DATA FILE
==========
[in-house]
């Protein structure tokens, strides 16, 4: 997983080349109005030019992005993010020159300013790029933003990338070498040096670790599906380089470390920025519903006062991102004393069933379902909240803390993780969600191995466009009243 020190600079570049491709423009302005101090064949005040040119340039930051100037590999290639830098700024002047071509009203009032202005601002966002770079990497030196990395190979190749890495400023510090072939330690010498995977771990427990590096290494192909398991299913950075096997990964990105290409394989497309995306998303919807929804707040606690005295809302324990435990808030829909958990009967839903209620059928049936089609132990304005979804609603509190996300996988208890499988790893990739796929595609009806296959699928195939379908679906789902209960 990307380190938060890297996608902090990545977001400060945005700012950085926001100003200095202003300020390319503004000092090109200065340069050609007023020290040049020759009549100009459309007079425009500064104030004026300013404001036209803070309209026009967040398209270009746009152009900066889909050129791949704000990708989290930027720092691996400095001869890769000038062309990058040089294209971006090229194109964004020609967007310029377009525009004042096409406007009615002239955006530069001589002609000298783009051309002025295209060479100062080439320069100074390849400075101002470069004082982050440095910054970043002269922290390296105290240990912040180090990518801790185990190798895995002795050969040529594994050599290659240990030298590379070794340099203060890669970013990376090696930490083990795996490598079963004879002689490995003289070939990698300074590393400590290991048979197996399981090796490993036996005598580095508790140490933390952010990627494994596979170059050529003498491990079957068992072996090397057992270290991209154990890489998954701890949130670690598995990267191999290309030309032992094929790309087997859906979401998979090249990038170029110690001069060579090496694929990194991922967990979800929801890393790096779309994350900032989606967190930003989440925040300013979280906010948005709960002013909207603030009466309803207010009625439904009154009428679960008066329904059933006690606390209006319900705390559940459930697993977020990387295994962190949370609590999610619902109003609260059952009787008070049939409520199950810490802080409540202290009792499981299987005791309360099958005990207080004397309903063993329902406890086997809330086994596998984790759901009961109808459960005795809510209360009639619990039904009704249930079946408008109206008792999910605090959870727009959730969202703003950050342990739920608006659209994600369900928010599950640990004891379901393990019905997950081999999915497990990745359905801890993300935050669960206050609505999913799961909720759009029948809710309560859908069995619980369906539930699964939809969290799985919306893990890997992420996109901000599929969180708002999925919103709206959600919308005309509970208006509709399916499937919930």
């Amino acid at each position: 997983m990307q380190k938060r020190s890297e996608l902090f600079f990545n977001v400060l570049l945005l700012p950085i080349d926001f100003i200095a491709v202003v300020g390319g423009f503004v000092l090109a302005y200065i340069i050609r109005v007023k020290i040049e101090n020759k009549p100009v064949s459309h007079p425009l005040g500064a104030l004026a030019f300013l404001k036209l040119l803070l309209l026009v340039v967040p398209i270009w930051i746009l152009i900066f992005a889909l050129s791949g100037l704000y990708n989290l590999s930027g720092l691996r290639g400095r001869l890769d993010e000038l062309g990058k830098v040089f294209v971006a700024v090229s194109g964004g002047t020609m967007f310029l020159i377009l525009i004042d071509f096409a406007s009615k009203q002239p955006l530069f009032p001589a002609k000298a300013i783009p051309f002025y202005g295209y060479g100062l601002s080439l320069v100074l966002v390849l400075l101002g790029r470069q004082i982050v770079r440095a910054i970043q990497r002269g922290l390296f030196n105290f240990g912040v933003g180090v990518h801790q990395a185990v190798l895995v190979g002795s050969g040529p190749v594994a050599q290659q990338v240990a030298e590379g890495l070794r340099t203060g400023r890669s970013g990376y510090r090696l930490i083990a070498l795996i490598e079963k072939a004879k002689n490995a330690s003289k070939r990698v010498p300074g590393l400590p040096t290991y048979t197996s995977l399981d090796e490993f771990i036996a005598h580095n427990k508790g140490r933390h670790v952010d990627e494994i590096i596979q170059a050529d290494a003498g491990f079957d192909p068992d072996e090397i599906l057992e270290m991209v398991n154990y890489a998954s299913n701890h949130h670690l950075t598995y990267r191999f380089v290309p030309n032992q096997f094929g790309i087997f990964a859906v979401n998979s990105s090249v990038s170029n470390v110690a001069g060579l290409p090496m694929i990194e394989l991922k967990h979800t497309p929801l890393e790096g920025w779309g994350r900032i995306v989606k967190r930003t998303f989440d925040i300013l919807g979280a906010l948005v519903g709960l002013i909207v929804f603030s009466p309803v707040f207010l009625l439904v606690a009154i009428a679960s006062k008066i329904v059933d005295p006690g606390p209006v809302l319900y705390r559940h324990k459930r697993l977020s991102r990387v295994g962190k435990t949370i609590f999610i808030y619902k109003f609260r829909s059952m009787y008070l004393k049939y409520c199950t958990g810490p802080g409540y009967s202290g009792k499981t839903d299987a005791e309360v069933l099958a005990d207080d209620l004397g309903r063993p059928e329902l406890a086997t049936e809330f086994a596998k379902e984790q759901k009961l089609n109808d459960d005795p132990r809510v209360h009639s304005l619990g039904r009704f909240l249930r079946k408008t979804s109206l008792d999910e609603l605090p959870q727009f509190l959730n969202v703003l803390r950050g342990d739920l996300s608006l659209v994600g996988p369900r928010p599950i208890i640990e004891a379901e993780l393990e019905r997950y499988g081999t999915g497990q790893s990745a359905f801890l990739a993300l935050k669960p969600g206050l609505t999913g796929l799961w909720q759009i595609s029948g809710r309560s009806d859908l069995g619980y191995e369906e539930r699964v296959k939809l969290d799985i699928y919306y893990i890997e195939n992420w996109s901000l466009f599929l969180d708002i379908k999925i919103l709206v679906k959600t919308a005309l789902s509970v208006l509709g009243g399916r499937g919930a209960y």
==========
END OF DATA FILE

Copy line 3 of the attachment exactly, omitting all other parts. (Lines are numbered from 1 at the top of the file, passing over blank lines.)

């Amino acid at each position: 997983m990307q380190k938060r020190s890297e996608l902090f600079f990545n977001v400060l570049l945005l700012p950085i080349d926001f100003i200095a491709v202003v300020g390319g423009f503004v000092l090109a302005y200065i340069i050609r109005v007023k020290i040049e101090n020759k009549p100009v064949s459309h007079p425009l005040g500064a104030l004026a030019f300013l404001k036209l040119l803070l309209l026009v340039v967040p398209i270009w930051i746009l152009i900066f992005a889909l050129s791949g100037l704000y990708n989290l590999s930027g720092l691996r290639g400095r001869l890769d993010e000038l062309g990058k830098v040089f294209v971006a700024v090229s194109g964004g002047t020609m967007f310029l020159i377009l525009i004042d071509f096409a406007s009615k009203q002239p955006l530069f009032p001589a002609k000298a300013i783009p051309f002025y202005g295209y060479g100062l601002s080439l320069v100074l966002v390849l400075l101002g790029r470069q004082i982050v770079r440095a910054i970043q990497r002269g922290l390296f030196n105290f240990g912040v933003g180090v990518h801790q990395a185990v190798l895995v190979g002795s050969g040529p190749v594994a050599q290659q990338v240990a030298e590379g890495l070794r340099t203060g400023r890669s970013g990376y510090r090696l930490i083990a070498l795996i490598e079963k072939a004879k002689n490995a330690s003289k070939r990698v010498p300074g590393l400590p040096t290991y048979t197996s995977l399981d090796e490993f771990i036996a005598h580095n427990k508790g140490r933390h670790v952010d990627e494994i590096i596979q170059a050529d290494a003498g491990f079957d192909p068992d072996e090397i599906l057992e270290m991209v398991n154990y890489a998954s299913n701890h949130h670690l950075t598995y990267r191999f380089v290309p030309n032992q096997f094929g790309i087997f990964a859906v979401n998979s990105s090249v990038s170029n470390v110690a001069g060579l290409p090496m694929i990194e394989l991922k967990h979800t497309p929801l890393e790096g920025w779309g994350r900032i995306v989606k967190r930003t998303f989440d925040i300013l919807g979280a906010l948005v519903g709960l002013i909207v929804f603030s009466p309803v707040f207010l009625l439904v606690a009154i009428a679960s006062k008066i329904v059933d005295p006690g606390p209006v809302l319900y705390r559940h324990k459930r697993l977020s991102r990387v295994g962190k435990t949370i609590f999610i808030y619902k109003f609260r829909s059952m009787y008070l004393k049939y409520c199950t958990g810490p802080g409540y009967s202290g009792k499981t839903d299987a005791e309360v069933l099958a005990d207080d209620l004397g309903r063993p059928e329902l406890a086997t049936e809330f086994a596998k379902e984790q759901k009961l089609n109808d459960d005795p132990r809510v209360h009639s304005l619990g039904r009704f909240l249930r079946k408008t979804s109206l008792d999910e609603l605090p959870q727009f509190l959730n969202v703003l803390r950050g342990d739920l996300s608006l659209v994600g996988p369900r928010p599950i208890i640990e004891a379901e993780l393990e019905r997950y499988g081999t999915g497990q790893s990745a359905f801890l990739a993300l935050k669960p969600g206050l609505t999913g796929l799961w909720q759009i595609s029948g809710r309560s009806d859908l069995g619980y191995e369906e539930r699964v296959k939809l969290d799985i699928y919306y893990i890997e195939n992420w996109s901000l466009f599929l969180d708002i379908k999925i919103l709206v679906k959600t919308a005309l789902s509970v208006l509709g009243g399916r499937g919930a209960y």